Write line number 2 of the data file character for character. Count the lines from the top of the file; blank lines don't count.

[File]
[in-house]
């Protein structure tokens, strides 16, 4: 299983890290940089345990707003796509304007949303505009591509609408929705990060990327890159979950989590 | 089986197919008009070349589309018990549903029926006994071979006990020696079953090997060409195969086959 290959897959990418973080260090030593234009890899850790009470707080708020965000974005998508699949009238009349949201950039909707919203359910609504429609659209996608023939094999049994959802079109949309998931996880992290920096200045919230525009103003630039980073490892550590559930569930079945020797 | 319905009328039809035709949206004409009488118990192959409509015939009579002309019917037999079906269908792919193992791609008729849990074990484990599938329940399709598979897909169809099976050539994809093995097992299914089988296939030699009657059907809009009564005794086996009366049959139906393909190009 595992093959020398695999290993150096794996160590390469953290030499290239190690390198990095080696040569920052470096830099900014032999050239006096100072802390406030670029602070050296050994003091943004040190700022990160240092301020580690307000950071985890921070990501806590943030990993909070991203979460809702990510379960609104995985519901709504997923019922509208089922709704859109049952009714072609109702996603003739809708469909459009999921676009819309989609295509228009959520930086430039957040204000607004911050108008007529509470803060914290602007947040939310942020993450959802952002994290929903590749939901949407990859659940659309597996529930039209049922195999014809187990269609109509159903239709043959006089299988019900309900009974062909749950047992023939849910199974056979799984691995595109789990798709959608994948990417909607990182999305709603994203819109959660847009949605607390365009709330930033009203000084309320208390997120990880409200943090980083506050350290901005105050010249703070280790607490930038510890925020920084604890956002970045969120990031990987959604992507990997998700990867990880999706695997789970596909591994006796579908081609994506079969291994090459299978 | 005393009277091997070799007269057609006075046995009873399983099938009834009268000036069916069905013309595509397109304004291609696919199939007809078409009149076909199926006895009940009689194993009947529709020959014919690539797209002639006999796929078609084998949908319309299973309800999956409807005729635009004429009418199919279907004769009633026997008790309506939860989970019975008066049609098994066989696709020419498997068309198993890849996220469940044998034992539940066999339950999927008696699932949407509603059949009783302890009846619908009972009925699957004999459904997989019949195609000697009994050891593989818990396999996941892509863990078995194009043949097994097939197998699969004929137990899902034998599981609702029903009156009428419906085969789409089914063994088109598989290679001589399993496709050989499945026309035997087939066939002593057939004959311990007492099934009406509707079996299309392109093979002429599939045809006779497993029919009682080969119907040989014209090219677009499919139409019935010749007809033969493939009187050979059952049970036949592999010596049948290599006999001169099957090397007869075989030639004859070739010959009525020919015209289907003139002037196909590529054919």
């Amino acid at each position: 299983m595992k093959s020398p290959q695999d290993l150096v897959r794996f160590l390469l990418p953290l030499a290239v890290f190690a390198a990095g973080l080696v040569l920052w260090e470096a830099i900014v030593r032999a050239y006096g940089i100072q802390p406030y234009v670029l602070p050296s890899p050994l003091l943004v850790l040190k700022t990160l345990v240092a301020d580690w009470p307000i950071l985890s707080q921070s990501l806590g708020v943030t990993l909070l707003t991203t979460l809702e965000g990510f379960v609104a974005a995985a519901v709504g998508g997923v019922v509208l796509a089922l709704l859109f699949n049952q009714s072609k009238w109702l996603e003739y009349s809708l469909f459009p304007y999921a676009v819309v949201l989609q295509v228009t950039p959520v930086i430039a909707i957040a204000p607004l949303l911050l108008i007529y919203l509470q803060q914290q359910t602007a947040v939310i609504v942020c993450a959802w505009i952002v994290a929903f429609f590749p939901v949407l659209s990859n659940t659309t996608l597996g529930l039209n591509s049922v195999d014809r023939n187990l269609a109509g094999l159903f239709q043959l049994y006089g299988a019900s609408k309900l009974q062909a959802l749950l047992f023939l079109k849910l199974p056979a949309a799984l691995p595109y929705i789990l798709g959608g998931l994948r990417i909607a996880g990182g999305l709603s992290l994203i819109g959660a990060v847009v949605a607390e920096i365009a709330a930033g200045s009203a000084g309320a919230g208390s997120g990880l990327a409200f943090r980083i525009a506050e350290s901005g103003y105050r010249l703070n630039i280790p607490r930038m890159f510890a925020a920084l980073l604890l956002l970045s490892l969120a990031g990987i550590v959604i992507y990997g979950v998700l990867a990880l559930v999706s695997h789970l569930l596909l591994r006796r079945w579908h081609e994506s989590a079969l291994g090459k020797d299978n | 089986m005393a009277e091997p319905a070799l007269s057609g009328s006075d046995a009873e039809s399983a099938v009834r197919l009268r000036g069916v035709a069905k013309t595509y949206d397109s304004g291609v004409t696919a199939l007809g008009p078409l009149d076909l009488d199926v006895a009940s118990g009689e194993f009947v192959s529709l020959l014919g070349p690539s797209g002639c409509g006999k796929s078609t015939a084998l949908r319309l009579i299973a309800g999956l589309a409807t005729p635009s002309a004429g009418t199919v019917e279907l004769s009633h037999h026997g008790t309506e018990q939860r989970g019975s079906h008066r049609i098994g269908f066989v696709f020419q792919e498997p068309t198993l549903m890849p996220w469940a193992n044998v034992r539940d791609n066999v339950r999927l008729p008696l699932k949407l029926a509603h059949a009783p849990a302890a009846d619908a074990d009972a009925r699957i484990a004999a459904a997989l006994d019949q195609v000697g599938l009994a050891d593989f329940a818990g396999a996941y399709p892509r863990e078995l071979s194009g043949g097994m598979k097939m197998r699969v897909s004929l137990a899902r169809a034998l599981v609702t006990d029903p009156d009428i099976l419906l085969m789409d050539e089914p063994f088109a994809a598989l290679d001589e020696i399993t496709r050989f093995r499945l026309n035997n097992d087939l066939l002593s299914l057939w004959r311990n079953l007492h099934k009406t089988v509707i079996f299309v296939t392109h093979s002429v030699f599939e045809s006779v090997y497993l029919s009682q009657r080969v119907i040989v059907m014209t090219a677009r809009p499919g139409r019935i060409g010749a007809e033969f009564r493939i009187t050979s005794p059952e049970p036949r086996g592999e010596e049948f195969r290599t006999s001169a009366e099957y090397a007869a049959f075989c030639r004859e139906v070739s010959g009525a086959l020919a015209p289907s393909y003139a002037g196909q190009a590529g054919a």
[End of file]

């Protein structure tokens, strides 16, 4: 299983890290940089345990707003796509304007949303505009591509609408929705990060990327890159979950989590 | 089986197919008009070349589309018990549903029926006994071979006990020696079953090997060409195969086959 290959897959990418973080260090030593234009890899850790009470707080708020965000974005998508699949009238009349949201950039909707919203359910609504429609659209996608023939094999049994959802079109949309998931996880992290920096200045919230525009103003630039980073490892550590559930569930079945020797 | 319905009328039809035709949206004409009488118990192959409509015939009579002309019917037999079906269908792919193992791609008729849990074990484990599938329940399709598979897909169809099976050539994809093995097992299914089988296939030699009657059907809009009564005794086996009366049959139906393909190009 595992093959020398695999290993150096794996160590390469953290030499290239190690390198990095080696040569920052470096830099900014032999050239006096100072802390406030670029602070050296050994003091943004040190700022990160240092301020580690307000950071985890921070990501806590943030990993909070991203979460809702990510379960609104995985519901709504997923019922509208089922709704859109049952009714072609109702996603003739809708469909459009999921676009819309989609295509228009959520930086430039957040204000607004911050108008007529509470803060914290602007947040939310942020993450959802952002994290929903590749939901949407990859659940659309597996529930039209049922195999014809187990269609109509159903239709043959006089299988019900309900009974062909749950047992023939849910199974056979799984691995595109789990798709959608994948990417909607990182999305709603994203819109959660847009949605607390365009709330930033009203000084309320208390997120990880409200943090980083506050350290901005105050010249703070280790607490930038510890925020920084604890956002970045969120990031990987959604992507990997998700990867990880999706695997789970596909591994006796579908081609994506079969291994090459299978 | 005393009277091997070799007269057609006075046995009873399983099938009834009268000036069916069905013309595509397109304004291609696919199939007809078409009149076909199926006895009940009689194993009947529709020959014919690539797209002639006999796929078609084998949908319309299973309800999956409807005729635009004429009418199919279907004769009633026997008790309506939860989970019975008066049609098994066989696709020419498997068309198993890849996220469940044998034992539940066999339950999927008696699932949407509603059949009783302890009846619908009972009925699957004999459904997989019949195609000697009994050891593989818990396999996941892509863990078995194009043949097994097939197998699969004929137990899902034998599981609702029903009156009428419906085969789409089914063994088109598989290679001589399993496709050989499945026309035997087939066939002593057939004959311990007492099934009406509707079996299309392109093979002429599939045809006779497993029919009682080969119907040989014209090219677009499919139409019935010749007809033969493939009187050979059952049970036949592999010596049948290599006999001169099957090397007869075989030639004859070739010959009525020919015209289907003139002037196909590529054919």